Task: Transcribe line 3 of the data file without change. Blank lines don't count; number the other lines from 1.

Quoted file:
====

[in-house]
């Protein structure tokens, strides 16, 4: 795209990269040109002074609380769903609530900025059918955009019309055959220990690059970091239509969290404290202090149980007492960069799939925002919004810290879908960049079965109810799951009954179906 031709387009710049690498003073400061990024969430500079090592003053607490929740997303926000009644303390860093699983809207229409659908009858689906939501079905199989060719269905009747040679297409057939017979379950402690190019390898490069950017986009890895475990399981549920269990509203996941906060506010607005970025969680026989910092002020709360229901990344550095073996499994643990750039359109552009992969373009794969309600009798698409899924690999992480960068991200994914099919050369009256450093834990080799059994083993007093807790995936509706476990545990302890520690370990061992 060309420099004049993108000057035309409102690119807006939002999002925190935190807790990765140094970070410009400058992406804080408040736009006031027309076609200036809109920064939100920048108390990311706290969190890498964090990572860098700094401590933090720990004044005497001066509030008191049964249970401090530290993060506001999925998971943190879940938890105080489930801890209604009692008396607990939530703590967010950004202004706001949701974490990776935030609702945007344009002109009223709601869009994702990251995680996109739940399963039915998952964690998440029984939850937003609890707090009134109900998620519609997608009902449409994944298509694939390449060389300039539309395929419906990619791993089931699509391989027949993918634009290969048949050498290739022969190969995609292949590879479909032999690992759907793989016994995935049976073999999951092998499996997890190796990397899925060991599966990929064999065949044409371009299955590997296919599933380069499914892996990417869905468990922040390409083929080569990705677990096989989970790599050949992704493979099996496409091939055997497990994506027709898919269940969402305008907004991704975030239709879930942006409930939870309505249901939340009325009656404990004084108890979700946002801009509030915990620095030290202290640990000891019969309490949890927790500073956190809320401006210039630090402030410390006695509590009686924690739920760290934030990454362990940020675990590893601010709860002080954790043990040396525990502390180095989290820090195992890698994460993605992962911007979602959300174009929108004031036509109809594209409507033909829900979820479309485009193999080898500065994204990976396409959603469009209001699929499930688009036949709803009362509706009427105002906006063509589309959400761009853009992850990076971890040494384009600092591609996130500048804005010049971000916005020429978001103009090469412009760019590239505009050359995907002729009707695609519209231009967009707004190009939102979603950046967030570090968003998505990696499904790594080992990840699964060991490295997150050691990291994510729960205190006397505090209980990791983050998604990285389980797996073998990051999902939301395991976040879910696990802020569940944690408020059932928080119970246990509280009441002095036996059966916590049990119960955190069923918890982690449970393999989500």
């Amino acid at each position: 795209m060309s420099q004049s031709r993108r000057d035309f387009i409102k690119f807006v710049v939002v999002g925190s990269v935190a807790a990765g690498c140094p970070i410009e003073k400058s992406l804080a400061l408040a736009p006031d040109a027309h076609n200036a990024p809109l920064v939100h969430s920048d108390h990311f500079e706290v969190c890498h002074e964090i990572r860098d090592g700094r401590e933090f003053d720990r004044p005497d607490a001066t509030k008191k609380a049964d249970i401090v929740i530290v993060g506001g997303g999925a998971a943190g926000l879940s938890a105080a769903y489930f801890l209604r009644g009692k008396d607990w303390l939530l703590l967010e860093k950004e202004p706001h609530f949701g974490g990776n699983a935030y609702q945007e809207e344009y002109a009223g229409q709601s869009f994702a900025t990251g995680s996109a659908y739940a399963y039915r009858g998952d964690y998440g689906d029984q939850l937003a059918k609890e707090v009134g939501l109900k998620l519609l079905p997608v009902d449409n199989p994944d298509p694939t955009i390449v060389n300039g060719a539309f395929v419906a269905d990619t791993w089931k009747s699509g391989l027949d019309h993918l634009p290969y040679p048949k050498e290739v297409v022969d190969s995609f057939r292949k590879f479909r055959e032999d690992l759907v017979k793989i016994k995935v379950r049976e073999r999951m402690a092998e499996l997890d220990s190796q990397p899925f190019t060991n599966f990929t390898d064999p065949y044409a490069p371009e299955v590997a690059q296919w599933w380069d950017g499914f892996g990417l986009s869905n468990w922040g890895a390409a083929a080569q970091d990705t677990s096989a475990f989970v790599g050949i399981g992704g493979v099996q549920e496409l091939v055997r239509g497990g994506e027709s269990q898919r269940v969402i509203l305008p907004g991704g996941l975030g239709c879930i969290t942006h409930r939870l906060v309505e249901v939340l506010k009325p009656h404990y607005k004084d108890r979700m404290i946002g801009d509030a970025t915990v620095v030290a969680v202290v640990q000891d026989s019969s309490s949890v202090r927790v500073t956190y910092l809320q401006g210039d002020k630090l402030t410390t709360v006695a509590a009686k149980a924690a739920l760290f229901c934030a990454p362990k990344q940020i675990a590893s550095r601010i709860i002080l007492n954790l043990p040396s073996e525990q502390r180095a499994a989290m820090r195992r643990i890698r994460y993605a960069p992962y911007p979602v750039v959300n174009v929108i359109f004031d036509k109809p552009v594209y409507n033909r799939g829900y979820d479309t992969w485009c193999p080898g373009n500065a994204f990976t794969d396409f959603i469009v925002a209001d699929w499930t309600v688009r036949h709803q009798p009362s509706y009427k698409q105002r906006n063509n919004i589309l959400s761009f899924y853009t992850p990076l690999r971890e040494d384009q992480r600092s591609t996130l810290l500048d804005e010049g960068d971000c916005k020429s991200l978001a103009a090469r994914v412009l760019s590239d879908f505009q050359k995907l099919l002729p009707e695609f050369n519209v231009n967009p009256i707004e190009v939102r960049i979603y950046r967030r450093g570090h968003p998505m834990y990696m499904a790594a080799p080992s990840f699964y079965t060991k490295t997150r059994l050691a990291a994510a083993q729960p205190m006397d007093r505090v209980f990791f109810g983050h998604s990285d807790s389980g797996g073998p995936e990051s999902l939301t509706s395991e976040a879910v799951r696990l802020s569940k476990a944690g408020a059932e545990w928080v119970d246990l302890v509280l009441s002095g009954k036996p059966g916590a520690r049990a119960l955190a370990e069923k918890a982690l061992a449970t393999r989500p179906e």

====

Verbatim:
């Amino acid at each position: 795209m060309s420099q004049s031709r993108r000057d035309f387009i409102k690119f807006v710049v939002v999002g925190s990269v935190a807790a990765g690498c140094p970070i410009e003073k400058s992406l804080a400061l408040a736009p006031d040109a027309h076609n200036a990024p809109l920064v939100h969430s920048d108390h990311f500079e706290v969190c890498h002074e964090i990572r860098d090592g700094r401590e933090f003053d720990r004044p005497d607490a001066t509030k008191k609380a049964d249970i401090v929740i530290v993060g506001g997303g999925a998971a943190g926000l879940s938890a105080a769903y489930f801890l209604r009644g009692k008396d607990w303390l939530l703590l967010e860093k950004e202004p706001h609530f949701g974490g990776n699983a935030y609702q945007e809207e344009y002109a009223g229409q709601s869009f994702a900025t990251g995680s996109a659908y739940a399963y039915r009858g998952d964690y998440g689906d029984q939850l937003a059918k609890e707090v009134g939501l109900k998620l519609l079905p997608v009902d449409n199989p994944d298509p694939t955009i390449v060389n300039g060719a539309f395929v419906a269905d990619t791993w089931k009747s699509g391989l027949d019309h993918l634009p290969y040679p048949k050498e290739v297409v022969d190969s995609f057939r292949k590879f479909r055959e032999d690992l759907v017979k793989i016994k995935v379950r049976e073999r999951m402690a092998e499996l997890d220990s190796q990397p899925f190019t060991n599966f990929t390898d064999p065949y044409a490069p371009e299955v590997a690059q296919w599933w380069d950017g499914f892996g990417l986009s869905n468990w922040g890895a390409a083929a080569q970091d990705t677990s096989a475990f989970v790599g050949i399981g992704g493979v099996q549920e496409l091939v055997r239509g497990g994506e027709s269990q898919r269940v969402i509203l305008p907004g991704g996941l975030g239709c879930i969290t942006h409930r939870l906060v309505e249901v939340l506010k009325p009656h404990y607005k004084d108890r979700m404290i946002g801009d509030a970025t915990v620095v030290a969680v202290v640990q000891d026989s019969s309490s949890v202090r927790v500073t956190y910092l809320q401006g210039d002020k630090l402030t410390t709360v006695a509590a009686k149980a924690a739920l760290f229901c934030a990454p362990k990344q940020i675990a590893s550095r601010i709860i002080l007492n954790l043990p040396s073996e525990q502390r180095a499994a989290m820090r195992r643990i890698r994460y993605a960069p992962y911007p979602v750039v959300n174009v929108i359109f004031d036509k109809p552009v594209y409507n033909r799939g829900y979820d479309t992969w485009c193999p080898g373009n500065a994204f990976t794969d396409f959603i469009v925002a209001d699929w499930t309600v688009r036949h709803q009798p009362s509706y009427k698409q105002r906006n063509n919004i589309l959400s761009f899924y853009t992850p990076l690999r971890e040494d384009q992480r600092s591609t996130l810290l500048d804005e010049g960068d971000c916005k020429s991200l978001a103009a090469r994914v412009l760019s590239d879908f505009q050359k995907l099919l002729p009707e695609f050369n519209v231009n967009p009256i707004e190009v939102r960049i979603y950046r967030r450093g570090h968003p998505m834990y990696m499904a790594a080799p080992s990840f699964y079965t060991k490295t997150r059994l050691a990291a994510a083993q729960p205190m006397d007093r505090v209980f990791f109810g983050h998604s990285d807790s389980g797996g073998p995936e990051s999902l939301t509706s395991e976040a879910v799951r696990l802020s569940k476990a944690g408020a059932e545990w928080v119970d246990l302890v509280l009441s002095g009954k036996p059966g916590a520690r049990a119960l955190a370990e069923k918890a982690l061992a449970t393999r989500p179906e």